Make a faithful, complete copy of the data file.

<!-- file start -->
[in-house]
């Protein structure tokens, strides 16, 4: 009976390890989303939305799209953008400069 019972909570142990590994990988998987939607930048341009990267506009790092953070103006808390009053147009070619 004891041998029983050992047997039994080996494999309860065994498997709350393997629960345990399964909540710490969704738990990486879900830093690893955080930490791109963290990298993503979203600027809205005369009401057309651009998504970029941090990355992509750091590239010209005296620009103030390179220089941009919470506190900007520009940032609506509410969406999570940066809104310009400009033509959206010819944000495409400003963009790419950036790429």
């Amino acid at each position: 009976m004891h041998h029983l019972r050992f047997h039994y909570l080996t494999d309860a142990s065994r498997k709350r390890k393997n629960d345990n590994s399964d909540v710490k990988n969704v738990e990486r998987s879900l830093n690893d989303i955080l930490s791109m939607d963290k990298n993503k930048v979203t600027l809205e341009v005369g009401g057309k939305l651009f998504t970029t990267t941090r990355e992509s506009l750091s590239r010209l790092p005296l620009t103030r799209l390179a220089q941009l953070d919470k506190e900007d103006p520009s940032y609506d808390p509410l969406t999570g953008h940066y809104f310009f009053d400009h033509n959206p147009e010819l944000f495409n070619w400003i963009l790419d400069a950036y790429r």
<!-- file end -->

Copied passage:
[in-house]
């Protein structure tokens, strides 16, 4: 009976390890989303939305799209953008400069 019972909570142990590994990988998987939607930048341009990267506009790092953070103006808390009053147009070619 004891041998029983050992047997039994080996494999309860065994498997709350393997629960345990399964909540710490969704738990990486879900830093690893955080930490791109963290990298993503979203600027809205005369009401057309651009998504970029941090990355992509750091590239010209005296620009103030390179220089941009919470506190900007520009940032609506509410969406999570940066809104310009400009033509959206010819944000495409400003963009790419950036790429």
């Amino acid at each position: 009976m004891h041998h029983l019972r050992f047997h039994y909570l080996t494999d309860a142990s065994r498997k709350r390890k393997n629960d345990n590994s399964d909540v710490k990988n969704v738990e990486r998987s879900l830093n690893d989303i955080l930490s791109m939607d963290k990298n993503k930048v979203t600027l809205e341009v005369g009401g057309k939305l651009f998504t970029t990267t941090r990355e992509s506009l750091s590239r010209l790092p005296l620009t103030r799209l390179a220089q941009l953070d919470k506190e900007d103006p520009s940032y609506d808390p509410l969406t999570g953008h940066y809104f310009f009053d400009h033509n959206p147009e010819l944000f495409n070619w400003i963009l790419d400069a950036y790429r």